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State v. Barber

Decided: February 10, 1993.

STATE OF NEW JERSEY, PLAINTIFF-RESPONDENT, CROSS-APPELLANT,
v.
LINNETTE E. BARBER, DEFENDANT-APPELLANT, CROSS-RESPONDENT



On appeal from the Superior Court of New Jersey, Law Division, Warren County.

King and Thomas. The opinion of the court was delivered by King, P.J.A.D.

King

There is one significant issue raised on this appeal. The sentencing Judge downgraded or reduced defendant Linnette Barber's conviction of possession of cocaine (three kilograms), with intent to distribute, N.J.S.A. 2C:35-5(b)(1), a first-degree offense, to a second-degree offense for purposes of sentencing pursuant to N.J.S.A. 2C:44-1(f)(2). However, the sentencing Judge refused to impose a period of parole ineligibility as part of the five-year State Prison sentence for the second-degree offense. The State has cross-appealed from the downgrading and the refusal to impose a period of parole ineligibility. We conclude that the State is correct, in part, on the cross-appeal and remand for resentencing because of the failure to impose a parole disqualifier with the downgraded five-year base sentence.

Defendant Linnette E. Barber was convicted of possession of cocaine and possession of cocaine with intent to distribute. She was sentenced to five years in prison for possession with intent to distribute and to a three-year concurrent term for simple possession. On this appeal, defendant asserts: (1) that the Judge should have instructed the jurors that they had to find beyond a reasonable doubt that defendant possessed the quantity of five or more ounces of cocaine before concluding that defendant was guilty of possession of cocaine with intent to distribute; (2) that the Judge should not have continued the trial in defendant's absence due to illness; (3) that the search of defendant's vehicle violated her right to be free from unreasonable searches and seizures; (4) that the prosecutor made improper comments in summation on the jurors' duty to convict; and (5) that defendant's convictions for possession of cocaine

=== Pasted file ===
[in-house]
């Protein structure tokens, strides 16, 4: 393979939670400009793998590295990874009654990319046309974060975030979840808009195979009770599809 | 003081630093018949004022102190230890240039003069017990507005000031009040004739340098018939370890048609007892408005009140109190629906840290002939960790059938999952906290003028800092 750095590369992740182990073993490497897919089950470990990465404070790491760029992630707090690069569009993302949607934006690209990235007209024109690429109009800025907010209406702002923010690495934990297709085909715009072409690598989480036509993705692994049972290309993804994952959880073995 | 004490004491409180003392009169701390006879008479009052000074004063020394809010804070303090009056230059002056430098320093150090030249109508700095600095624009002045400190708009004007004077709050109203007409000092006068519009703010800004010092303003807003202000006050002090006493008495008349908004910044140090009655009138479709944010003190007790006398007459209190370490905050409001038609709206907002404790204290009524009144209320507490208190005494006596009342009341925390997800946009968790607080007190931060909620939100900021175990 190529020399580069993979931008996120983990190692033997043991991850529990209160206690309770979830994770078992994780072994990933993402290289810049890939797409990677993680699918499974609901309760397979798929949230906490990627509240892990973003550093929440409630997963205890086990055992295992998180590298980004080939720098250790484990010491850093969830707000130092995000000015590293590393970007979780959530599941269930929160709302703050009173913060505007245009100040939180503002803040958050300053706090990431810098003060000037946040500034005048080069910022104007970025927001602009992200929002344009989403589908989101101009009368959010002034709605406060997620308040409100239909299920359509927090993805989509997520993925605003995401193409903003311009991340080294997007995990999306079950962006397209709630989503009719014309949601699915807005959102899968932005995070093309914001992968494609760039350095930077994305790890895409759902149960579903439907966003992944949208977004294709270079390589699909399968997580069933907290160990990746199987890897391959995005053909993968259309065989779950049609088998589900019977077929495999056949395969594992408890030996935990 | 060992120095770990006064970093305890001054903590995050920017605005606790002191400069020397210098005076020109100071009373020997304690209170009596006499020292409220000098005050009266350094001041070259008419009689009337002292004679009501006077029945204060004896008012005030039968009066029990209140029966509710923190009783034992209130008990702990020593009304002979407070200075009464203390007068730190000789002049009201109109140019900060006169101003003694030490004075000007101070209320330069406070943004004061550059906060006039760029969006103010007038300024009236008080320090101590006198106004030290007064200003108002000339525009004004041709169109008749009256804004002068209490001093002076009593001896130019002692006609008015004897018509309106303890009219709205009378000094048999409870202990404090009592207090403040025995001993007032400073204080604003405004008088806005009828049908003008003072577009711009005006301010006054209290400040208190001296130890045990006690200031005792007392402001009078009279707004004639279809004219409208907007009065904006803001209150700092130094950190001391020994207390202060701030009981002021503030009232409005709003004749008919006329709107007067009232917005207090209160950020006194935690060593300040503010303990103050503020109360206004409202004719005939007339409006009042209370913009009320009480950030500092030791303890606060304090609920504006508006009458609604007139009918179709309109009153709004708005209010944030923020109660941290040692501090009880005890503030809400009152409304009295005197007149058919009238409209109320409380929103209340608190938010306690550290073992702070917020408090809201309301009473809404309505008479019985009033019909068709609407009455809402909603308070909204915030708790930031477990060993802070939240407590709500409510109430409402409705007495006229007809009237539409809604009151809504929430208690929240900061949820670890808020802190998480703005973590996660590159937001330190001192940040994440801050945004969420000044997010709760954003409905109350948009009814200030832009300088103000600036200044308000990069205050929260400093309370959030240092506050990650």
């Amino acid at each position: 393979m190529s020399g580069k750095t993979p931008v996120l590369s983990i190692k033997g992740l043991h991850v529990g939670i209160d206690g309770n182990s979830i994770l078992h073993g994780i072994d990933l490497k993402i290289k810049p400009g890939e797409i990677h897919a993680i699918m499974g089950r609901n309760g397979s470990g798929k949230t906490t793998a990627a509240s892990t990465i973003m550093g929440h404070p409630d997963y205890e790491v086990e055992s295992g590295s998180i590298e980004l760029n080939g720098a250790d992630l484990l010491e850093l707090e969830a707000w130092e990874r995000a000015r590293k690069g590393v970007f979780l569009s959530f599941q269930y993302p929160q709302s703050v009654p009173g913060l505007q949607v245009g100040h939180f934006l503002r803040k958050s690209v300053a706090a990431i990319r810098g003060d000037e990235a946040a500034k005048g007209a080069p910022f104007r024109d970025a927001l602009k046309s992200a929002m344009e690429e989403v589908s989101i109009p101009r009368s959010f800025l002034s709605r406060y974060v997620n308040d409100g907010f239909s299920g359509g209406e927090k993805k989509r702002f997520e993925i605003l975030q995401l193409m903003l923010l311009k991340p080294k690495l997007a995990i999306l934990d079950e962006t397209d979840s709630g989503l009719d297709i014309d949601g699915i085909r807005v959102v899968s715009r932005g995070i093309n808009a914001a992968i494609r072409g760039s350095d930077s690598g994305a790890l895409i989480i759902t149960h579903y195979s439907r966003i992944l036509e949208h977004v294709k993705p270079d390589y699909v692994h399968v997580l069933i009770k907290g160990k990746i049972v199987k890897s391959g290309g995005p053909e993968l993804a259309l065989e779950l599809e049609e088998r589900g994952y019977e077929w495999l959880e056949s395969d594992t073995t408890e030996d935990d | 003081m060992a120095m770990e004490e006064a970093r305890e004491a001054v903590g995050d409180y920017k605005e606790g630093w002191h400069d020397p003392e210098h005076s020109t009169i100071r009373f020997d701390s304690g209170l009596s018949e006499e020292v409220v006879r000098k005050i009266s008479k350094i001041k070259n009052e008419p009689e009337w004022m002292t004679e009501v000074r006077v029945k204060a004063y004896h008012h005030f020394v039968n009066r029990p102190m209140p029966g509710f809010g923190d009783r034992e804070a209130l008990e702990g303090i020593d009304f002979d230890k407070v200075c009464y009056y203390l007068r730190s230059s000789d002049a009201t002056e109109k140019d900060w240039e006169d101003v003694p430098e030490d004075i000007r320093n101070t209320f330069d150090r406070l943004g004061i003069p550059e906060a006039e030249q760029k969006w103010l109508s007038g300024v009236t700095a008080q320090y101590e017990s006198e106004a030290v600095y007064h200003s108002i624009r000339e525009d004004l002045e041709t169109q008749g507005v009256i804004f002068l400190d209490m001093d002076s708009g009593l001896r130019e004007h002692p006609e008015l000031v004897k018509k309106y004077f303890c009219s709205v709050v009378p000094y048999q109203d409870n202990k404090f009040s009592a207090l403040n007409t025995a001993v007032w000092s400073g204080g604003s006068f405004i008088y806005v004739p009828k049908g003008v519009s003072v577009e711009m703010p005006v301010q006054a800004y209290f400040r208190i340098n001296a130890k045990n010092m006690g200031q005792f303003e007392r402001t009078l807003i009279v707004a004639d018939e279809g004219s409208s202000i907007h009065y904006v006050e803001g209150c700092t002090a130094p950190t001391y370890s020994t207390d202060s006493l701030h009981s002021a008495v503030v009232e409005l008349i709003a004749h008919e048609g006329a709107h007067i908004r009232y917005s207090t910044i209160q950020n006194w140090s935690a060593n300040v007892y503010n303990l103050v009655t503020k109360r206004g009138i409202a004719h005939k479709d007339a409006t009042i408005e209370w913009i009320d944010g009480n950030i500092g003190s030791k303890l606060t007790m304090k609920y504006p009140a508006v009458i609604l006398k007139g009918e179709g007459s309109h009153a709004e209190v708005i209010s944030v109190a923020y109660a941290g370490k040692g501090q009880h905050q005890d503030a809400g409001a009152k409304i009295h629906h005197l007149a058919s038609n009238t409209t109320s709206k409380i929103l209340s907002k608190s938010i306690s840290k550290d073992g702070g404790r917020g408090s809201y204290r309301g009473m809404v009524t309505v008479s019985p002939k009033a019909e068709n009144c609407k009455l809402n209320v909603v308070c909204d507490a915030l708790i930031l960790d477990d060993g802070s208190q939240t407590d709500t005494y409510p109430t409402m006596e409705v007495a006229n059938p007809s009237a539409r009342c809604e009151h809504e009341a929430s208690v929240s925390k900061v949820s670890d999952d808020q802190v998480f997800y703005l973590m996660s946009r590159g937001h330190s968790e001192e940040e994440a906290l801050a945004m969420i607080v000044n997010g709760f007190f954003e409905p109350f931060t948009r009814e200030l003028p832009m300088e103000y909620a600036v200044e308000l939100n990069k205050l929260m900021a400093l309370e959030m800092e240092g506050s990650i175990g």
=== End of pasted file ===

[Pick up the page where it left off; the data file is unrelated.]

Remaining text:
and possession with intent to distribute should be merged. On the cross-appeal, the State asserts that the Judge erred in sentencing defendant as a second-degree offender to a five-year prison term on her conviction for first-degree possession of cocaine with intent to distribute without any parole disqualifier.

We conclude that the appeal is clearly without merit except the merger point and we affirm the conviction. R. 2:11-3(e)(2). We modify and merge Counts I and II. As first noted, we conclude that the cross-appeal is meritorious, in part; we reverse and remand for resentencing for failure to impose a parole disqualifier.

[This section is deleted from the published opinion at the direction of the Panel because the issues did not meet the standards for publication. See R. 1:36-2.]

For a conviction of first-degree possession of cocaine with intent to distribute:

The defendant shall, except as provided by N.J.S. 2C:35-12, be sentenced to a term of imprisonment by the court. The term of imprisonment shall include the imposition of a minimum term which shall be fixed at, or between, one-third and one-half of the sentence imposed, during which the defendant shall be ineligible for parole. [ N.J.S.A. 2C:35-5(b)(1); emphasis added.]

The Judge may sentence a defendant to a term based on one degree lower than the conviction under N.J.S.A. 2C:44-1(f)(2) which provides: "In cases of convictions for crimes of the first or second degree where the court is clearly convinced that the mitigating factors substantially outweigh the aggravating factors and where the interest of Justice demands . . . ."

[Deleted by the Panel.]

The State contends that the Judge erred in failing to impose a period of parole ineligibility. Because first-degree possession with intent to distribute requires a period of parole ineligibility, the State says that the Judge was required to impose a period of parole ineligibility despite downgrading the sentence to a second-degree offense and imposing ...


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